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Sensors Aid P-8 Crew in Airliner Search

by Brendan McGarry on March 20, 2014

P-8_runway_Australia

The U.S. Navy is relying on its new maritime patrol aircraft’s radar and infrared sensors to help scour a swath of ocean for the missing Malaysian airliner, officials said.

The service’s P-8 Poseidon, designed to hunt submarines, arrived in Perth, Australia, this week from Kuala Lumpur, Malaysia, as the search for Malaysia Airlines Flight 370 widened to the southern Indian Ocean amid satellite imagery of possible debris.

The search for Flight 370, which went missing March 8 about an hour after taking off from Kuala Lumpur International Airport on a flight to Beijing, is the naval plane’s first high-profile international mission.

The twin-engine P-8A, a military version of the Boeing 737–800, is one of six such aircraft the Navy stationed in Okinawa, Japan, in recent months as part of the Pentagon’s shift in strategic emphasis to the Asia-Pacific region.

The plane is outfitted with sensors well-suited to searching for personnel or debris on the surface of the sea, including an AN/APY-10 surveillance radar made by Raytheon Co. and MX-series electro-optical and infrared (EO/IR) camera made by L-3 Communications Holdings Inc., officials said.

“The radar can alert a crew that something abnormal exists on the surface of the ocean, whether it be a ship, a life raft, or a small object,” Cmdr. William Marks, a spokesman for the Navy’s Seventh Fleet, said in an e-mail. “Then the EO/IR camera can provide the visual picture, acting as the eyes of the crew, day or night.”

He added, “The combination of radar and EO/IR is a significant enhancement over a visual search, as it increases the area of coverage and the probability that a feature on the ocean’s surface will be detected,” Marks said.

Also found on military drones and aerostats, L-3’s MX-20 sensors are high-definition imaging systems, with 2 megapixel zoom, and other features.

“If suspect debris were spotted, the aircraft would more than likely use the EO/IR camera at close range to identify exactly what was detected and would provide the necessary information to lead salvage ships to the wreckage,” Marks said.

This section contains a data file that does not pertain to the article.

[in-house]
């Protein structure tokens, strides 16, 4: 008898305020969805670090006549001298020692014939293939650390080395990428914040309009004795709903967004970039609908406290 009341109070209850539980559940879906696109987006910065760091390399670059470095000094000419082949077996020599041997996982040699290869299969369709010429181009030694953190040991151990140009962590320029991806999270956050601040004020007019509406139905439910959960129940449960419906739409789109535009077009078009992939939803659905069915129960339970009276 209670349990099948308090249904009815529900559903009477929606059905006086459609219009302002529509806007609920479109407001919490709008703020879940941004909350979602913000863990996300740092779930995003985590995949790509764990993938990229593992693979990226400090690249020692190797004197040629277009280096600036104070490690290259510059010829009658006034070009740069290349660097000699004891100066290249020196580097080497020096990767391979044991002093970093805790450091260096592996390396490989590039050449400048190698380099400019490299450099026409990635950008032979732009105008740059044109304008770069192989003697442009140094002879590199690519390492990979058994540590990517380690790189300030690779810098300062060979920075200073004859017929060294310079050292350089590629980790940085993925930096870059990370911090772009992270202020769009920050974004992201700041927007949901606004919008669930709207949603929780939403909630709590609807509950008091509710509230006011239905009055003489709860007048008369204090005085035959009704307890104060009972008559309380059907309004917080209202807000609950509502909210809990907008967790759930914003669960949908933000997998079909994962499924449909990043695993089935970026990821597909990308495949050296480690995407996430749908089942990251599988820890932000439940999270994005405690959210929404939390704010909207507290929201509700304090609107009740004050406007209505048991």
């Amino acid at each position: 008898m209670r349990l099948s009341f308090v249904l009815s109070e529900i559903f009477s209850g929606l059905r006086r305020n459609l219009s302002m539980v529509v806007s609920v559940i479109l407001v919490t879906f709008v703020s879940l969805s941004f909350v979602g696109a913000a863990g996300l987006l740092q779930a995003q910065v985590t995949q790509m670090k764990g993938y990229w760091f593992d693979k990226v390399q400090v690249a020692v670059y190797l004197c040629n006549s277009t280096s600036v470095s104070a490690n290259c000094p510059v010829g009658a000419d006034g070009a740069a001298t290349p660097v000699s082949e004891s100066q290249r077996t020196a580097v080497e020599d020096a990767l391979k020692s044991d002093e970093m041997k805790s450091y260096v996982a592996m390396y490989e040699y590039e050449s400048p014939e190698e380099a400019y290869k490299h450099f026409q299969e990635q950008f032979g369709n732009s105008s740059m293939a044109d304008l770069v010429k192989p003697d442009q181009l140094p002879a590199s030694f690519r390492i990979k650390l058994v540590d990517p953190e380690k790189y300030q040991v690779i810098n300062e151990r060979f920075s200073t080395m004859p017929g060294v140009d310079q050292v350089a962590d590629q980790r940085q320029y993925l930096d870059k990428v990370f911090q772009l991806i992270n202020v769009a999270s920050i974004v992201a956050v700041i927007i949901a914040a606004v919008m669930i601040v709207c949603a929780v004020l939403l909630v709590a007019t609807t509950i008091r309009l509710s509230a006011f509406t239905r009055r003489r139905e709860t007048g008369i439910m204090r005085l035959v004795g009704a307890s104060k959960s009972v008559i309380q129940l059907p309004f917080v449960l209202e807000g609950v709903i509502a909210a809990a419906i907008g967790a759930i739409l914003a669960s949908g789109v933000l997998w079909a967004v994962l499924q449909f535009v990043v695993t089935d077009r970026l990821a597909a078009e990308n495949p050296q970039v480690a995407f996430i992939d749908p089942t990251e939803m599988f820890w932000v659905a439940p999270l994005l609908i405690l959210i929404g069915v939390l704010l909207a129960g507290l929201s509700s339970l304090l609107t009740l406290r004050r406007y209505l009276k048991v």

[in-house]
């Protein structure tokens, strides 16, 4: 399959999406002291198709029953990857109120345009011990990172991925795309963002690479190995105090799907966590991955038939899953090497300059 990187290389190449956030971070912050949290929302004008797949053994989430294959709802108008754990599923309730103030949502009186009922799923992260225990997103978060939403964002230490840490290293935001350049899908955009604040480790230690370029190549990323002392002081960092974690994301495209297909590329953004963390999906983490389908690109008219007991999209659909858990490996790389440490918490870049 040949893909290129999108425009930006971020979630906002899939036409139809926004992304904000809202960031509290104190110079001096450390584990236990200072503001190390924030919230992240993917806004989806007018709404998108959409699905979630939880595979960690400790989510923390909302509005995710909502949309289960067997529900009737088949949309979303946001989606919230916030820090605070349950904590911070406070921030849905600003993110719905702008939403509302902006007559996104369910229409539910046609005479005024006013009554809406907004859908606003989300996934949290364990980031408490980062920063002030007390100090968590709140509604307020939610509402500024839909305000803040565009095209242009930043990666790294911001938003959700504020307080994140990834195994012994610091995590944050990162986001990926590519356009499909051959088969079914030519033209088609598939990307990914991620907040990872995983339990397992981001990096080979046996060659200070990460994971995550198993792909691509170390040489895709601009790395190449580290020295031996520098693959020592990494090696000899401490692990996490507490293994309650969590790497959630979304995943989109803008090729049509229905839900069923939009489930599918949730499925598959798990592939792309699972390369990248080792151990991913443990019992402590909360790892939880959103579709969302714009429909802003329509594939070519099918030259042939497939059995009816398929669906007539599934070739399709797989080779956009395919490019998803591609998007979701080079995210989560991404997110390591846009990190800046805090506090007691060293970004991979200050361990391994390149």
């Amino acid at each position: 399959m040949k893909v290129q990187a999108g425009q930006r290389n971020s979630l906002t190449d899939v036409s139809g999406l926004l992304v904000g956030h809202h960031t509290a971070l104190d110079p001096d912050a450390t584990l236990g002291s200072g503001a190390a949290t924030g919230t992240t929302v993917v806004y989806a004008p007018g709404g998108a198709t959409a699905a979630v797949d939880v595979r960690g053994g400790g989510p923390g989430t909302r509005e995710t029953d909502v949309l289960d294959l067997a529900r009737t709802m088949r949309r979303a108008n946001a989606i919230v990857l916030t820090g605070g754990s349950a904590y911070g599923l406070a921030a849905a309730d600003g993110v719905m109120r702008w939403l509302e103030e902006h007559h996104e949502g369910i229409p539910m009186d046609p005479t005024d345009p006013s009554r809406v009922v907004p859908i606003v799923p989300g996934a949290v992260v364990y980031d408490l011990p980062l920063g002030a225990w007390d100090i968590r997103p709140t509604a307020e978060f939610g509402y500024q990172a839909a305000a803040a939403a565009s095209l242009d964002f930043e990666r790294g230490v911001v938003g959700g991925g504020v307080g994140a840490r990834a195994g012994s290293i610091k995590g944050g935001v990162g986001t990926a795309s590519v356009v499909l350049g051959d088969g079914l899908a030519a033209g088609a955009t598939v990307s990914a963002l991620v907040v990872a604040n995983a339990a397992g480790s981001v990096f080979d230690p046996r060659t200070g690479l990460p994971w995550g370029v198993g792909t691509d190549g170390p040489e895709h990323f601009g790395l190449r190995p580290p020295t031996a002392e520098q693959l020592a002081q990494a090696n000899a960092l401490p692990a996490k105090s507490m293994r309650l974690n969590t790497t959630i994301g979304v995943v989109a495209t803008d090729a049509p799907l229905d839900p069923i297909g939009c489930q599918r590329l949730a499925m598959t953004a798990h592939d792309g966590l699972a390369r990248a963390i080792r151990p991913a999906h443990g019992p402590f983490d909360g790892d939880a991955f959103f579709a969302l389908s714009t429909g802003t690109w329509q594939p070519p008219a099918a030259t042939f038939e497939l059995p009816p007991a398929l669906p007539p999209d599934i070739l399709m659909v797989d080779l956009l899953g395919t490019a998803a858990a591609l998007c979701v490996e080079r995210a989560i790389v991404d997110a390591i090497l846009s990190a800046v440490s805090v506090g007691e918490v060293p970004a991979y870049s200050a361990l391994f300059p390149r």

In a recent report, the Pentagon’s top weapons tester said the aircraft can’t perform its primary missions such as hunting submarines or conducting broad-area surveillance due in part to “sensor shortfalls.” A Boeing official said many of the issues identified were related to software that has since been fixed.

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The nine-crew P-8, which has a range of about 1,200 nautical miles, last week joined the search for the airliner to assist its Cold War-era predecessor, a P-3C Orion made by Lockheed Martin Corp., which has a range of about 2,400 nautical miles and is still operating out of the Malaysian capital.”

While the P-3 has a longer range, as well as radar, infrared and night-vision cameras, the P-8 is faster, with a top speed of 564 miles per hour, and can generally spend more time searching a site, Marks said.

“The missions are generally scheduled to be airborne for 9–10 hours total, including any time spent transiting to and from the search area,” he said. “In order to reach an outer search areas, the P-8A can transit up to 900-1200NM, still leaving 3–4 hours to conduct the search prior to returning to base.”

LaToya Graddy, a spokeswoman for Naval Air Systems Command, agreed, saying, “The aircraft’s dash speed and transit time has to be taken in consideration,” when comparing performance differences between the P-3 and P-8.

The international search for the Malaysian airliner ended on Thursday with aircraft crews finding no sign of the two objects spotted by a commercial satellite. The search is expected to resume Friday morning.

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